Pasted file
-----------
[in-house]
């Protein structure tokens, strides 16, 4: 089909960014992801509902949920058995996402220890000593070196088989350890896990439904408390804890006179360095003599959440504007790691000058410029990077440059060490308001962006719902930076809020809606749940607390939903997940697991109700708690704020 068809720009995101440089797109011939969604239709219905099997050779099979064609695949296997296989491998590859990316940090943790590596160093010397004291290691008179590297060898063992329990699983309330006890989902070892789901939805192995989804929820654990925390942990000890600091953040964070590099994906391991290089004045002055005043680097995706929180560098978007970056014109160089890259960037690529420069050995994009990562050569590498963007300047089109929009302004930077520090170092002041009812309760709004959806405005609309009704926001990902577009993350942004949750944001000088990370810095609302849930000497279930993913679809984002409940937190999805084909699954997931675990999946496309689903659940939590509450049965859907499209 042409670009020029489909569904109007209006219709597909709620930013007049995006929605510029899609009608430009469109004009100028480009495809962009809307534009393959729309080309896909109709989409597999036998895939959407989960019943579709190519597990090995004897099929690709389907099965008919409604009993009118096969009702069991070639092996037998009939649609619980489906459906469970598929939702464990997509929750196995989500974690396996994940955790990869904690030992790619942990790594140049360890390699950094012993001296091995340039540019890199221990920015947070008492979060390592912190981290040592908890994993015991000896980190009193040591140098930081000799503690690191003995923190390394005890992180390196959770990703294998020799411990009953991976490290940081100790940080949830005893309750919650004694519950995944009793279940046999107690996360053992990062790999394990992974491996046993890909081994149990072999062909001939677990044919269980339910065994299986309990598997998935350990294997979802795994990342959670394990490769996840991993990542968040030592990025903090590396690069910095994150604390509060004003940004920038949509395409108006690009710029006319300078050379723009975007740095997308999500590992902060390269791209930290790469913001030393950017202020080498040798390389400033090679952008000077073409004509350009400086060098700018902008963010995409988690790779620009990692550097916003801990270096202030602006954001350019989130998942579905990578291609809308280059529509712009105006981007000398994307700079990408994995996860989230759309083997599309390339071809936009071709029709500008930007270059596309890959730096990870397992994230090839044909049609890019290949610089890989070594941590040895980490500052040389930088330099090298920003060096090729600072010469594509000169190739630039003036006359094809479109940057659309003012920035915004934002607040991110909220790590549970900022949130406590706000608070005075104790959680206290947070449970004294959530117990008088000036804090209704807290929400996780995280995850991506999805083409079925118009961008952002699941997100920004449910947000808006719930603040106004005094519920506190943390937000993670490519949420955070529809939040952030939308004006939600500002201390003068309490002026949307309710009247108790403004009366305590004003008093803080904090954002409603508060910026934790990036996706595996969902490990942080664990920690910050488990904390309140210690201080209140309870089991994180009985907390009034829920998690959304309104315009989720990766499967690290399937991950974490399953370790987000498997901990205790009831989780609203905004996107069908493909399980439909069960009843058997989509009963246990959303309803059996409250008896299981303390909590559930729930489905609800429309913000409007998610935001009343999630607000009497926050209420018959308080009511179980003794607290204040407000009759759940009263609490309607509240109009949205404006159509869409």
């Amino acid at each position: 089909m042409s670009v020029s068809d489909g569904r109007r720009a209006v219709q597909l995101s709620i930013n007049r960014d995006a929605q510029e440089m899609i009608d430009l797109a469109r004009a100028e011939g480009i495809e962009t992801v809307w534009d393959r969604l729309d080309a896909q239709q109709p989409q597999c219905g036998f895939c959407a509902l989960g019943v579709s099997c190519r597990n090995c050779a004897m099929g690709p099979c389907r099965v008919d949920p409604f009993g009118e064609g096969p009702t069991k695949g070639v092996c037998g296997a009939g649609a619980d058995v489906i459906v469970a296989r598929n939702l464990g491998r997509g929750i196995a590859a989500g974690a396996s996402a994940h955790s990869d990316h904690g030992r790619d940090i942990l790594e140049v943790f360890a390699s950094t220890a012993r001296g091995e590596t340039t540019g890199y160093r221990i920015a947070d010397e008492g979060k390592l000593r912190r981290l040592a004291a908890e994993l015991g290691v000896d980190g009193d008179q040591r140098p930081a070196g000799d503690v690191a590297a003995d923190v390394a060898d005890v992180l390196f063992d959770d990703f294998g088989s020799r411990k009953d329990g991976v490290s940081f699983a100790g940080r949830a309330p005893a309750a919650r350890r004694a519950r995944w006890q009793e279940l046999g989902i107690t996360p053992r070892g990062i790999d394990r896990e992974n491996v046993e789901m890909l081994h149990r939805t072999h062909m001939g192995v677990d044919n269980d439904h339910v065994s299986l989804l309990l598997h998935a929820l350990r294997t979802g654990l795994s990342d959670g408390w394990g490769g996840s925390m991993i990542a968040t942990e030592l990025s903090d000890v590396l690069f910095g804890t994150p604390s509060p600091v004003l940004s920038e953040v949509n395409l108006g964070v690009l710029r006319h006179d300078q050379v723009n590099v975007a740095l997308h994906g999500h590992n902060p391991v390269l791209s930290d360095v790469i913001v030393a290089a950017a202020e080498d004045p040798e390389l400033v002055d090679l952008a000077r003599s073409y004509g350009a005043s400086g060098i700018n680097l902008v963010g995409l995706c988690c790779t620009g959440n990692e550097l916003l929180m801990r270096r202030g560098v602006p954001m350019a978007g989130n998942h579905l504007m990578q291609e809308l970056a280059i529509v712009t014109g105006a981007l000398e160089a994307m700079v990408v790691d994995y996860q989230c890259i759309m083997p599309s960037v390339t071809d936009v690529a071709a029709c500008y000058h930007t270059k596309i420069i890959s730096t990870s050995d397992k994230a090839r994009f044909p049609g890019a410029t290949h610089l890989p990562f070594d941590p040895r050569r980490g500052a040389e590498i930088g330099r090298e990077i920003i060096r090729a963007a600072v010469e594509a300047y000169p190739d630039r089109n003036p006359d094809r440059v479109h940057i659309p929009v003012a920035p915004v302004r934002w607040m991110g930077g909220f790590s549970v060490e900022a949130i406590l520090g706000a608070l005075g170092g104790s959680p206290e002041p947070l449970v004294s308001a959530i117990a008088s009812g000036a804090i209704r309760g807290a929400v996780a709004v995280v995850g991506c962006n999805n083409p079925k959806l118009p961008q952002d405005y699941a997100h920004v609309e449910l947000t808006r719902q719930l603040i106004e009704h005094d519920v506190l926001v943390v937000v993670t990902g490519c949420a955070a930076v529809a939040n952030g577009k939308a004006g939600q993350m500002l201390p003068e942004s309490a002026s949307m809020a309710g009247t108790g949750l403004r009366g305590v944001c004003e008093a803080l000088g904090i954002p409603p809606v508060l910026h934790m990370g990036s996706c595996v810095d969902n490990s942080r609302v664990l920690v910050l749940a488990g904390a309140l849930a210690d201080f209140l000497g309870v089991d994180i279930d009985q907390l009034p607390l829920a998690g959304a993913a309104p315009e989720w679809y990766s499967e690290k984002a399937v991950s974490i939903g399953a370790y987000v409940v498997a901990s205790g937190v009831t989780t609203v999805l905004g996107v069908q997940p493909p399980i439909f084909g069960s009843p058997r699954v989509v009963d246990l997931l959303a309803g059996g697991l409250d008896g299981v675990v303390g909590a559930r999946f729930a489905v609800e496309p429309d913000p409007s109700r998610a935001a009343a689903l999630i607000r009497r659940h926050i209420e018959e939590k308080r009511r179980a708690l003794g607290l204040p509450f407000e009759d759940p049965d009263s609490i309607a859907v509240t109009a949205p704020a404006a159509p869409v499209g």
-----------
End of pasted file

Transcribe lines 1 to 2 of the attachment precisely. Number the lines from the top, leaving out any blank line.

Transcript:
[in-house]
């Protein structure tokens, strides 16, 4: 089909960014992801509902949920058995996402220890000593070196088989350890896990439904408390804890006179360095003599959440504007790691000058410029990077440059060490308001962006719902930076809020809606749940607390939903997940697991109700708690704020 068809720009995101440089797109011939969604239709219905099997050779099979064609695949296997296989491998590859990316940090943790590596160093010397004291290691008179590297060898063992329990699983309330006890989902070892789901939805192995989804929820654990925390942990000890600091953040964070590099994906391991290089004045002055005043680097995706929180560098978007970056014109160089890259960037690529420069050995994009990562050569590498963007300047089109929009302004930077520090170092002041009812309760709004959806405005609309009704926001990902577009993350942004949750944001000088990370810095609302849930000497279930993913679809984002409940937190999805084909699954997931675990999946496309689903659940939590509450049965859907499209 042409670009020029489909569904109007209006219709597909709620930013007049995006929605510029899609009608430009469109004009100028480009495809962009809307534009393959729309080309896909109709989409597999036998895939959407989960019943579709190519597990090995004897099929690709389907099965008919409604009993009118096969009702069991070639092996037998009939649609619980489906459906469970598929939702464990997509929750196995989500974690396996994940955790990869904690030992790619942990790594140049360890390699950094012993001296091995340039540019890199221990920015947070008492979060390592912190981290040592908890994993015991000896980190009193040591140098930081000799503690690191003995923190390394005890992180390196959770990703294998020799411990009953991976490290940081100790940080949830005893309750919650004694519950995944009793279940046999107690996360053992990062790999394990992974491996046993890909081994149990072999062909001939677990044919269980339910065994299986309990598997998935350990294997979802795994990342959670394990490769996840991993990542968040030592990025903090590396690069910095994150604390509060004003940004920038949509395409108006690009710029006319300078050379723009975007740095997308999500590992902060390269791209930290790469913001030393950017202020080498040798390389400033090679952008000077073409004509350009400086060098700018902008963010995409988690790779620009990692550097916003801990270096202030602006954001350019989130998942579905990578291609809308280059529509712009105006981007000398994307700079990408994995996860989230759309083997599309390339071809936009071709029709500008930007270059596309890959730096990870397992994230090839044909049609890019290949610089890989070594941590040895980490500052040389930088330099090298920003060096090729600072010469594509000169190739630039003036006359094809479109940057659309003012920035915004934002607040991110909220790590549970900022949130406590706000608070005075104790959680206290947070449970004294959530117990008088000036804090209704807290929400996780995280995850991506999805083409079925118009961008952002699941997100920004449910947000808006719930603040106004005094519920506190943390937000993670490519949420955070529809939040952030939308004006939600500002201390003068309490002026949307309710009247108790403004009366305590004003008093803080904090954002409603508060910026934790990036996706595996969902490990942080664990920690910050488990904390309140210690201080209140309870089991994180009985907390009034829920998690959304309104315009989720990766499967690290399937991950974490399953370790987000498997901990205790009831989780609203905004996107069908493909399980439909069960009843058997989509009963246990959303309803059996409250008896299981303390909590559930729930489905609800429309913000409007998610935001009343999630607000009497926050209420018959308080009511179980003794607290204040407000009759759940009263609490309607509240109009949205404006159509869409």